Choosing someone to manage a trust is one of the most significant estate planning decisions you'll make. This is particularly true if you've set up a trust to provide for family members, both while you're still alive and after you're gone.
The duty of a trustee is to manage the assets in a trust in accordance with the terms designated for the benefit of the trust's beneficiaries.
A recent blog touched on the topic of getting a parent to accept that he or she can no longer live alone and requires the care assisted living can provide. This entry will delve deeper into the topic while detailing how adult children can get an accurate - yet informal -assessment and evaluation of their parent's cognitive state.
Approximately half of all Americans have no estate plan -- not even a will. Many people understandably don't want to contemplate their own demise. Others assume that their family will sort things out once they're gone. Some think that they don't have enough assets to make it worthwhile.
Being named as the executor of someone's estate, or the trustee of a trust, can seem like an overwhelming responsibility. In order to avoid being overwhelmed, it is important to understand your duties as executor or trustee. While below are some of the basics concerning your new duties, the advice of legal counsel while managing an estate or a trust can be very beneficial.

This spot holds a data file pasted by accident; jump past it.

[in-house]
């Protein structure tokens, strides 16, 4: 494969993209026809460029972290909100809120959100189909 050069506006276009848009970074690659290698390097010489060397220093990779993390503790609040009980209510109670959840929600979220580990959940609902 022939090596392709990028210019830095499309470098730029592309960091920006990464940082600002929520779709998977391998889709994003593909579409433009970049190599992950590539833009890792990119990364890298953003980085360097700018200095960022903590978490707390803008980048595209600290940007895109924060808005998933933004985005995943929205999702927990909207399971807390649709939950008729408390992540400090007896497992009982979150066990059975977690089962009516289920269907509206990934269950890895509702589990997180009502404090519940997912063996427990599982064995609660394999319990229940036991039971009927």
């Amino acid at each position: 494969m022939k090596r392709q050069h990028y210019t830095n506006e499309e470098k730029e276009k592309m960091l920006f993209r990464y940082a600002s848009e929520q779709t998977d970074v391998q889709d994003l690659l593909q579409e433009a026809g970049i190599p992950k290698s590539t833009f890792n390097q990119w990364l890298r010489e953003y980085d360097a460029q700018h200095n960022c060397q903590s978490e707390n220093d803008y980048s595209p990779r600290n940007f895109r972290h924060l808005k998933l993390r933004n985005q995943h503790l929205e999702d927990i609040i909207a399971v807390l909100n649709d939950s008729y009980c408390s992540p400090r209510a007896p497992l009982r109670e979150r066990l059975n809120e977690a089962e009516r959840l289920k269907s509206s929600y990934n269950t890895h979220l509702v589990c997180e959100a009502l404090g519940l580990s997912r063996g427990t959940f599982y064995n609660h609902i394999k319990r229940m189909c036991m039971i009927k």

Too often, people who don't have children don't have a will or other estate planning documents in place. However, in many cases, these are the people who need them the most. Even if you don't have children, you likely would prefer that other family members, favorite charities or even close friends get all of your money rather than have the government take a big chunk out of it, which could happen if you die without a will.
The estate of a Pacific Palisades man who died last summer without a will is making news. However, it's not because family members are battling with each other over his money (some $250,000 in cash alone) or other assets.
Elderly people, particularly those who are physically and/or mentally compromised, can be vulnerable to many types of abuse, including financial abuse. Sadly, this type of abuse often is perpetrated by family members, caregivers and others close to the person. Sometimes it comes at the hands of strangers who know that elderly people are more likely to fall for scams or give up confidential information over the phone or online.
People often associate the word "conservatorship" with those who have been deemed incapable of handling their own money. In fact, a court may also agree to a conservatorship for people who are not able to properly care for themselves in other facets of their life, such as food, housing and medical treatment.
In a number of our posts, we have talked about inheriting property. Indeed, most of them have been in the context of celebrities leaving large sums of money and properties to their heirs, but that doesn’t mean that properties are not left to regular, everyday people. In fact, it is estimated that thousands of homes will be willed or left to children or loved ones in the next decade.